A Life of Public Service Includes Coordinating Frederick County’s Meals on Wheels

IMG_20150810_115239428_HDRMary Feaster is not coasting to retirement in a job with well-established hours and routines.

She knew when she became the Outreach Coordinator of the Frederick County Department of Aging Meals on Wheels program that it was not going to be an easy transition into retirement. She worked four years with physically and mentally challenged youth for the Frederick County Office for Children and Families.  Seven years ago when she accepted the Meals on Wheels Outreach Coordinator position.  She had already spent 22 years as Director of Environmental Services at Carroll Hospital Center, and was the Telerecruiting Supervisor of the Chesapeake/Potomac Blood Services Region for the American Red Cross and in other public service positions.

And yet, she still chose another demanding job, choosing this time to help keep vulnerable senior and disabled residents in their homes.  As the Outreach Coordinator for Frederick County Meals on Wheels program, she processes the initial applications from clients, nursing home discharge coordinators, Department of Social Services, hospitals, to name a few, which includes conducting telephone interviews, develops the food delivery routes, oversees the volunteers delivering food and fields the many requests from clients who often have very little family support and need help from others.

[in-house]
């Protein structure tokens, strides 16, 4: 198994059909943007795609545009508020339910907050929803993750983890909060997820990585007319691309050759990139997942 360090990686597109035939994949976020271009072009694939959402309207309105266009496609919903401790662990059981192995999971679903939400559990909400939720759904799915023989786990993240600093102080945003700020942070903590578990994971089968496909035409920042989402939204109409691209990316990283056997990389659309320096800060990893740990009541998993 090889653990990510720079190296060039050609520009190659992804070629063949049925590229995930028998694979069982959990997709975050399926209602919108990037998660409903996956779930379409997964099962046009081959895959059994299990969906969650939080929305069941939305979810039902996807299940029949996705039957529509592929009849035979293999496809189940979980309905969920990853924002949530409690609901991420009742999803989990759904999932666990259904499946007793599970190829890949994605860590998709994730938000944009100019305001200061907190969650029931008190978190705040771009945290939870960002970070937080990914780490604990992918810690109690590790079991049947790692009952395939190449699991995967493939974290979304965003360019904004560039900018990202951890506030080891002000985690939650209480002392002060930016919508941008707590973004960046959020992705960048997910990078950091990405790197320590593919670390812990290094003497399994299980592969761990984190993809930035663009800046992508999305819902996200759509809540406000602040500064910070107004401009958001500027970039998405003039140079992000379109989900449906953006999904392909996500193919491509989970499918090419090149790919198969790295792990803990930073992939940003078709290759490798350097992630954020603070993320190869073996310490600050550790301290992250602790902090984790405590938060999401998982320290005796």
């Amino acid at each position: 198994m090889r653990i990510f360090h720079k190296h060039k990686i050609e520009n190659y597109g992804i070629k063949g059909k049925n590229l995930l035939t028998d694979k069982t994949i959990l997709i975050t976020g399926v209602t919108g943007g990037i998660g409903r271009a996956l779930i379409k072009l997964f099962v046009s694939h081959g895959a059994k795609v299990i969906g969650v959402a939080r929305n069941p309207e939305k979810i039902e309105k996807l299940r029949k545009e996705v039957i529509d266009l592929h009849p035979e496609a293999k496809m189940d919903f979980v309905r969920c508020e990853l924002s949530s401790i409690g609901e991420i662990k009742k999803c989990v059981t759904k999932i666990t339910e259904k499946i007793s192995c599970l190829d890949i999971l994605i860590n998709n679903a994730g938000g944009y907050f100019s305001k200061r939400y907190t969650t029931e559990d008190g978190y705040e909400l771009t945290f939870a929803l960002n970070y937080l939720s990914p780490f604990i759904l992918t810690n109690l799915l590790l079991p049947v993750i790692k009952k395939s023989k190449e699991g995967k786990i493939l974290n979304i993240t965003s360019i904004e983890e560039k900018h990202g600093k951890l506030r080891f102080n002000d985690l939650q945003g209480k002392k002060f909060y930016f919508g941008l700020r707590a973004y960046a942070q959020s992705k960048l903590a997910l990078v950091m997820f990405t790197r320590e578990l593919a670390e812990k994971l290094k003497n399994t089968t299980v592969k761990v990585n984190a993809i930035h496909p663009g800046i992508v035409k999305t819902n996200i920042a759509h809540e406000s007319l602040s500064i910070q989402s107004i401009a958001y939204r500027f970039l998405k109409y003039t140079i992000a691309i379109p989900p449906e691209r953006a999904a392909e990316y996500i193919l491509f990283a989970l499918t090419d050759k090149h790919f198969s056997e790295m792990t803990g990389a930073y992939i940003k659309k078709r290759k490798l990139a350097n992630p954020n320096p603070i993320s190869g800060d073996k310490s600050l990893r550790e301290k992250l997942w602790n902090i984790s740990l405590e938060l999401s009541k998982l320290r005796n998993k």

She now handles up to five applications a day and expanding existing delivery routes and developing new ones is a constant challenge.  A new Middletown/Myersville route has already been expanded into two routes because of growing food assistance needs and existing delivery routes, which used to encompass 10 to 15 miles, now involve 40 to 50 miles of driving and more deliveries.

“Map Quest used to be my best friend,” said Feaster.  “Now, I use Google maps.  We’re expanding because we want [vulnerable and disabled] people to be able to remain in their homes, while aging in place, and with dignity.  People who are no longer able to shop and drive should not have to live in assisted living.”

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